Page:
I love writing books almost as much as I love being finished with them.

Time is ticking away and I'm spending more and more time in the office trying to read what I've written and write more of what I read that didn't make sense the first time. What a weird sentence. In case you didn't know I started writing books about photography a couple of years ago.

You'd think it's pretty simple because you are ostensibly writing about what you know but it's not that simple. Just because you know it you don't know where a reader who is coming from a totally different background will feel comfortable stepping in and easing into the flow of words and theories.

How do you presume what your audience knows? More importantly, how do you presume to know what they'd like to know? I think it's a sticky thing because if you write at one level to hit someone who is a complete novice you'll alienate everyone else and no one but tyros will ever read your stuff again.

So, here I am, a week away from deadline still adding information to a book that I thought would be a slam dunk. It's an overview of all the cool types of lighting equipment that photographers might want to try their hands at over the course of their explorations. But here's the issue: Some stuff seems really cool to the Magellans of the world but a lot of the world is made up of good, solid Burghers who just want to know how all the other pros do it.

At some point I gave up guessing and just started writing about the stuff that I'm interested in. Last week I was getting worried but this week I'm guardedly optimistic. I've finished my little sections about: Lighting with your laptop screens. Fun with florescence. Why constant light is my constant companion. Casting darker nets. And much more.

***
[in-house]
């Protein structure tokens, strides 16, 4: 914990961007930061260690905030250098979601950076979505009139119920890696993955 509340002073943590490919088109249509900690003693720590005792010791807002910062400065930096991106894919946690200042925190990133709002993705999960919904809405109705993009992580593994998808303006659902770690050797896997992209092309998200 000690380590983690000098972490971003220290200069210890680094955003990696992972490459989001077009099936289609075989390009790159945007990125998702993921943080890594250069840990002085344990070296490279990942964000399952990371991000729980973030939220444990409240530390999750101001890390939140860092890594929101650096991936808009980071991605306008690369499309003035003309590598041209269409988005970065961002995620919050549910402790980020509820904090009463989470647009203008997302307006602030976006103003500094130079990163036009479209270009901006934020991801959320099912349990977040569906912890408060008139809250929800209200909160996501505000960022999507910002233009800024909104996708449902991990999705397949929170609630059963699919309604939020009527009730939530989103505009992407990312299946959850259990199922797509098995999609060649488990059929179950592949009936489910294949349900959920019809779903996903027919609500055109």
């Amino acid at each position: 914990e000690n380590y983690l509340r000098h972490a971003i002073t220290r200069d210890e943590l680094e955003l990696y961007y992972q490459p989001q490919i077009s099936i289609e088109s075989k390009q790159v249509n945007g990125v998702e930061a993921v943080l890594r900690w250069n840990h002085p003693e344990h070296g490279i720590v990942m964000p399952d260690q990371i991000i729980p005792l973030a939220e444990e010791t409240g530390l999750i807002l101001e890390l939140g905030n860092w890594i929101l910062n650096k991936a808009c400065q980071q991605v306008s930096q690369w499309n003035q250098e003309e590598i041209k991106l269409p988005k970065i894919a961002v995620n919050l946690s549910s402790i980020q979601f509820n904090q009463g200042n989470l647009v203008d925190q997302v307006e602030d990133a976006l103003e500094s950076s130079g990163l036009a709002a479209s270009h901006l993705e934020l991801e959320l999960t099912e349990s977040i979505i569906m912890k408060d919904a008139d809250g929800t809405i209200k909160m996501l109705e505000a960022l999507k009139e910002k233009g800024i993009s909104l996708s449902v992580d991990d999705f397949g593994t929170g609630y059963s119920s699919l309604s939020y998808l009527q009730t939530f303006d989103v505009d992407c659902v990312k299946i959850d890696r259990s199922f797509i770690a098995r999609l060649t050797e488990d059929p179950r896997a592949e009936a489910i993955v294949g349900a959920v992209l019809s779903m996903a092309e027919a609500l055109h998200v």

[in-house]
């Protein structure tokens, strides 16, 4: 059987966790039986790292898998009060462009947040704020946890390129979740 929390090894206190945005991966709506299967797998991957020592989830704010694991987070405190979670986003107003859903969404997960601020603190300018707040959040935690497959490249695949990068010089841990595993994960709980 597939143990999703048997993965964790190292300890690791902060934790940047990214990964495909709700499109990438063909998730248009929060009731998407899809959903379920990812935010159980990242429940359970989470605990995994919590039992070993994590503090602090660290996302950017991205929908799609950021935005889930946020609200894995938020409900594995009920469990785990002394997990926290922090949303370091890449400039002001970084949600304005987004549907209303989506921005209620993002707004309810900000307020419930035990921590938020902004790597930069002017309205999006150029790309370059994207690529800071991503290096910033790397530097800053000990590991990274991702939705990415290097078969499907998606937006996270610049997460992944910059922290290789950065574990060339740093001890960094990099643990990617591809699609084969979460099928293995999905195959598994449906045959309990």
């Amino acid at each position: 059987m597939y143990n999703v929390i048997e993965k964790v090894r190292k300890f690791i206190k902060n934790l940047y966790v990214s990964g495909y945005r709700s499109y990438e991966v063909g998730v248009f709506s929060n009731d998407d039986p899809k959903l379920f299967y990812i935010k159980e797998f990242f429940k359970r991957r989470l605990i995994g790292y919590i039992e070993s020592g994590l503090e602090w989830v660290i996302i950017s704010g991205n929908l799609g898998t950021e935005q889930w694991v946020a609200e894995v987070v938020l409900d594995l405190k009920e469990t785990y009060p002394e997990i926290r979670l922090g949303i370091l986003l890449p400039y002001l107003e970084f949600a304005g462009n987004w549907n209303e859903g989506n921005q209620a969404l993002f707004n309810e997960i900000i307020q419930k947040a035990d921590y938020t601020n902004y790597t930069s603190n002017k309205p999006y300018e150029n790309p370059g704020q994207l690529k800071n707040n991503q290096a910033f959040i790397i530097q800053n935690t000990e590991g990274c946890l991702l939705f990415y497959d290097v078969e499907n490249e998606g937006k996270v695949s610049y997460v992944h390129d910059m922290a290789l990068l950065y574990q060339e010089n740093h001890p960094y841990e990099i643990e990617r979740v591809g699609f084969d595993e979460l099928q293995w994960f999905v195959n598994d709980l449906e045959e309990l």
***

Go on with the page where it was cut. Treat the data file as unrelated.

One way or another it goes into the Fedex box at the end of the week and then my brain shuts down and deals with only primordial stuff. Like actual photography. And boy I am long past due to walk around with no agenda and a camera in my hand.

Don't know how the big time guys with big time schedules do it (the Joe McNally's and Scott Kelbey's of the photo/writer world) but I presume the word for it in the publishing world is: Ghostwriters. (Don't take that too seriously! I'm sure Joe and Scott write their own stuff. I just have to say they've got more energy than the rest of us!).

On another note, I can't make sense of how people buy books. I am thrilled that they are still rushing to buy my first book, Minimalist Lighting: Professional Techniques for Location Photography, but I can't understand why the second book, the one on studio lighting, isn't beating the crap out of the first book. I think the second one is just great.

Since this is the web and we can do tons of good research here I'd like to hear from people who've read both of the first two books to better understand the appeal of the first over the second from something other than a proud parent's point of view.

Finally, I'm letting everyone know that I've been selling off all but my essential Nikon Stuff and I've started to buy some Olympus gear. Reason? I love their optics. Two lenses, the 12-60mm and the 50-200mm would suit me for 99% of what I shoot. And wow! have you played with an E-30 body? Really, really nice. It's about time someone made a fun to shoot body with good IS built in.

Keeping the D700 and a range from 18 to 300. Just about everything else goes.

No. I won't be letting go of the 50mm 1.1.2


Anonymous said...

Mr. Tuck, You are correct. The second book is the best book on studio photography I've ever read. No counting for the herd mentality.

Paul Dymond said...

Hi there Kirk

as a purely location photographer I just wanted to let you know that I loved your first book. The only reason I didn't buy the second one is that I'm not really interested in studio work.


Paul Dymond

Damen Stephens said...